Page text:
Readers! It’s been a long time. Sorry for the absence. In the midst of this summer, there’s been a lot on my mind. Here’s the latest….
Not so long ago, I was in elementary school, where watching TV in the summer was a luxury. My parents were cautious enough to limit our television watching to 5 hours per week (this is today’s equivalent of 1 day of television consumption, while I do realize there is much more internet consumption today as well). TV was limited even further with a little monetary incentive. Ten “TV coupons” were issued each week, each good for one-half hour of television watching, which could be redeemed at the end of the week for 50 cents (you could buy a lot more in the late 80s and early 90s for 50 cents than you can now). Given that an extra $3 per week could be added to my wallet by rationing my television to two Gilligan’s Island reruns and a wonderful episode of The Price is Right with Bob Barker, I was quite frugal in my use of TV coupons, using the extra funds for an ice cream at the lake, a pack of gum, whatever.
Fast forward twenty to twenty five years and I am now raising a little munchkin myself. My two-and-a-half year old watches streaming video on our computers, will never understand that her parents had to watch a show the afternoon or night it was on or miss it for years to come. Yes, there was a time that Costco, Amazon or Hulu did not sell multiple series of episodes of Friends, Madmen, or Grey’s Anatomy to name some shows for adults, or Curious George or Dora the Explorer, for more age-appropriate shows related to this blog post.
No, Ellie will not understand those things because the world she is growing up in has multimedia at our fingertips, either wired to the TV or wireless through her parents’ laptops or cell phones. Recently, as I’ve pondered this topic, I’ve observed kids with their own iPads or Kindles and they are absorbed in them, playing games or drawing virtual pictures. While I don’t consider myself a techie, I know a thing or two about technology and still I wonder what the long-lasting effect, if any, is on our culture where we readily turn on the boob tube, fire up the laptop to check up with our “friends” on Facebook or watch hours on the television.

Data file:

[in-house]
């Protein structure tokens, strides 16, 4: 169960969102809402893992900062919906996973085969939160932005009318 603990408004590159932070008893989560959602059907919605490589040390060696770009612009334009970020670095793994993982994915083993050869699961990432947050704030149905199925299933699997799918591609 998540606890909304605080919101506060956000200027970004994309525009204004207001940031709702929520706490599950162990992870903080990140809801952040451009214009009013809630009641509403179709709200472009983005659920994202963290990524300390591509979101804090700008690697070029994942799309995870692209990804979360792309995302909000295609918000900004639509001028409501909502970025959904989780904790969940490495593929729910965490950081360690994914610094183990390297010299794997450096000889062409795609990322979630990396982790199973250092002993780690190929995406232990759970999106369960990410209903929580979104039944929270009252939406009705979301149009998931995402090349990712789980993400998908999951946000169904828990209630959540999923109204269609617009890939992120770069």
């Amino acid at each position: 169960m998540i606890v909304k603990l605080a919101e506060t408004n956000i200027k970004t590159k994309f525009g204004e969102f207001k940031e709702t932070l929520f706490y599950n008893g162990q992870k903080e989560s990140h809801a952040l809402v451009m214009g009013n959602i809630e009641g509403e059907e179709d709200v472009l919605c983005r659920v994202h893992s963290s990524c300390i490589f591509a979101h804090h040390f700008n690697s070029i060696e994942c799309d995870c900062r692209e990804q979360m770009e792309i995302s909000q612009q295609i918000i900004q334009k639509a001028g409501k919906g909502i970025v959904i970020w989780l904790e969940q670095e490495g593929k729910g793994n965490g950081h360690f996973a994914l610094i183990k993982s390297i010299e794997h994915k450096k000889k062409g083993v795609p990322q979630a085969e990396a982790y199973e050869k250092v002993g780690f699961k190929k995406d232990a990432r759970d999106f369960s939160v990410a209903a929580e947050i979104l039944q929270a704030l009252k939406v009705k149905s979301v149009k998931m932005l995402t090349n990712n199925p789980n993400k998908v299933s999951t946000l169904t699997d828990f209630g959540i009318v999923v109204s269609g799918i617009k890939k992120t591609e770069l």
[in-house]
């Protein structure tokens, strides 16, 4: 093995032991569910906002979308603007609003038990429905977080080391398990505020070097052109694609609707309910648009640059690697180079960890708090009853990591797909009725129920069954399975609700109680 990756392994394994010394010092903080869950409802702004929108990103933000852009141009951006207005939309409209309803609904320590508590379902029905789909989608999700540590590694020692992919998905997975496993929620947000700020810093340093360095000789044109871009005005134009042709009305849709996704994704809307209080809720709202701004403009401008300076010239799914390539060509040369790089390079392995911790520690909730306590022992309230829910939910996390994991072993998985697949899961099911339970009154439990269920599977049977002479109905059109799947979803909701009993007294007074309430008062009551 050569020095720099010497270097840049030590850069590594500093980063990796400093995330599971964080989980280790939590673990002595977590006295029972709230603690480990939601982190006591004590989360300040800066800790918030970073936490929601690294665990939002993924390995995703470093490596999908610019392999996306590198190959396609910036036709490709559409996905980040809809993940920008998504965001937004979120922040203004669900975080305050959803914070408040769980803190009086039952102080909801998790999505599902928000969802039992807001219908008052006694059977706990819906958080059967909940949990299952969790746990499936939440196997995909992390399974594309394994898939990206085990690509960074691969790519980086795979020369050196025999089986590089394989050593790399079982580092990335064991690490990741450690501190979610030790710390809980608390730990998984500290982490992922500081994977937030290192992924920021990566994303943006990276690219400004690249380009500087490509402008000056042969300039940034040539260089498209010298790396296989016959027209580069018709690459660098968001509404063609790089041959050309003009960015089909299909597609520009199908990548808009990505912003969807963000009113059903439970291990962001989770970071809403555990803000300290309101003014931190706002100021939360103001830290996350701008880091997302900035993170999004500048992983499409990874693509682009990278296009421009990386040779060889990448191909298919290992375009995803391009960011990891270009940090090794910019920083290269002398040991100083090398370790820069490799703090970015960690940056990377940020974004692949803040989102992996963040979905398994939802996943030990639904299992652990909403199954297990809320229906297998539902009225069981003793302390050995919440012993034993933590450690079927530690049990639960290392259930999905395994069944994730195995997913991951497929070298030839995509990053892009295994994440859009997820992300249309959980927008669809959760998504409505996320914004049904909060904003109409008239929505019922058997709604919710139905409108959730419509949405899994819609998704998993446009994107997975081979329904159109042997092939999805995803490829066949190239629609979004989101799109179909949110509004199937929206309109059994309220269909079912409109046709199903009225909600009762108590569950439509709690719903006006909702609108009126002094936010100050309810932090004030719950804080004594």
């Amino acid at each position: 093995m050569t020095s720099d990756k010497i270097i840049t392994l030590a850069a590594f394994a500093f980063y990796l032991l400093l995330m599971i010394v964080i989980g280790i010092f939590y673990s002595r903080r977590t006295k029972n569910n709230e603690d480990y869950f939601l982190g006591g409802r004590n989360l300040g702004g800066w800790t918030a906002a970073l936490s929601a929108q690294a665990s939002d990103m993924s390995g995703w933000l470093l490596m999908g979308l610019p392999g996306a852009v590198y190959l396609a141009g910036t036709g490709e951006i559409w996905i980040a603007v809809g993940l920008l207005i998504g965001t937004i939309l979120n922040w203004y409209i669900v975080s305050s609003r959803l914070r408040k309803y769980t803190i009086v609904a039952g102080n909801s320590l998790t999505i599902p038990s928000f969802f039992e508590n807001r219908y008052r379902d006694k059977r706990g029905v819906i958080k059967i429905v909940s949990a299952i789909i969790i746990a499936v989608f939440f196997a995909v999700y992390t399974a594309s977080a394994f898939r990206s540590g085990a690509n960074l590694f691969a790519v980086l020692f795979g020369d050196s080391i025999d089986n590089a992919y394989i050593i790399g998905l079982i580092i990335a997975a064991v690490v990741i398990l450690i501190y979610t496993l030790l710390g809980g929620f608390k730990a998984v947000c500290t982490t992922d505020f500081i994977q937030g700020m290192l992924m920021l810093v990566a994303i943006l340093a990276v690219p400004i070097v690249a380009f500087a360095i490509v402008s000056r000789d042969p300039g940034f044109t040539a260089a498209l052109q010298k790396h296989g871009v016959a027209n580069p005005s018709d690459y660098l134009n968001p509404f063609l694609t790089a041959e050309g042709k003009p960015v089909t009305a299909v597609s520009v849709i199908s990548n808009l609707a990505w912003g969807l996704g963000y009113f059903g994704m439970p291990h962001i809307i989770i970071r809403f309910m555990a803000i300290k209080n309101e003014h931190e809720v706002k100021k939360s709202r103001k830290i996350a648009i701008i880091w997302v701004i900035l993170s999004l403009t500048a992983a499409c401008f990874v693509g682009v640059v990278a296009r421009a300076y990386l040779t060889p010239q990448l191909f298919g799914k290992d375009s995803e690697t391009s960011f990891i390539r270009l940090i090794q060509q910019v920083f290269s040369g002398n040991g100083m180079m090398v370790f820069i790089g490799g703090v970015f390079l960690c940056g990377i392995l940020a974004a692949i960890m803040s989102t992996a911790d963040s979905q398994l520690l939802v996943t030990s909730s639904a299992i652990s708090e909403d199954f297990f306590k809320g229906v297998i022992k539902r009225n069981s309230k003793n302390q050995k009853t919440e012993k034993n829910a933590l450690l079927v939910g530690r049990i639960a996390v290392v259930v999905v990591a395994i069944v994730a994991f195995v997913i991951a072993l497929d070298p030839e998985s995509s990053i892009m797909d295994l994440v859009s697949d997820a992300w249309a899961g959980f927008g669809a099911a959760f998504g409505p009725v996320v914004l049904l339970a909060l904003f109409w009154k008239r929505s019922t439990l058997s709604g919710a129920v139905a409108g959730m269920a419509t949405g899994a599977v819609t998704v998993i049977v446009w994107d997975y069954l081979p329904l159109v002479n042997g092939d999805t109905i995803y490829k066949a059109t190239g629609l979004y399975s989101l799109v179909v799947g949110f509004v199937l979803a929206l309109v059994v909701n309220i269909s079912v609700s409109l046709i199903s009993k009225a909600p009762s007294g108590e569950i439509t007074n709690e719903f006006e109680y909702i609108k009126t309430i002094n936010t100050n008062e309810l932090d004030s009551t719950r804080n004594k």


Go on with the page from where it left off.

And still, the information available to us is amazing in what it lets us see. Wikipedia is my constant friend for learning about things that would have taken much more effort to learn previously. Youtube brings about humor like sneezing pandas, and recordings of Mister Rogers and vintage Sesame Street.
I think that as a parent, finding the balance for my child is what is needed. She needs active, live play with others. She needs rest from a busy day. This with learning via the occasional TV program, while learning about the available technology that will be so much more common in her life than mine, is a way to do that alongside other things that stimulate her brain.
In closing, I would love to hear your comments on this topic, dear reader. How do you see the access to nearly everything via our digital fingertips to be a positive influence in your family? A negative influence? And, mostly, how do they impact our ability to connect with one another and with God? I’d be grateful for your insight.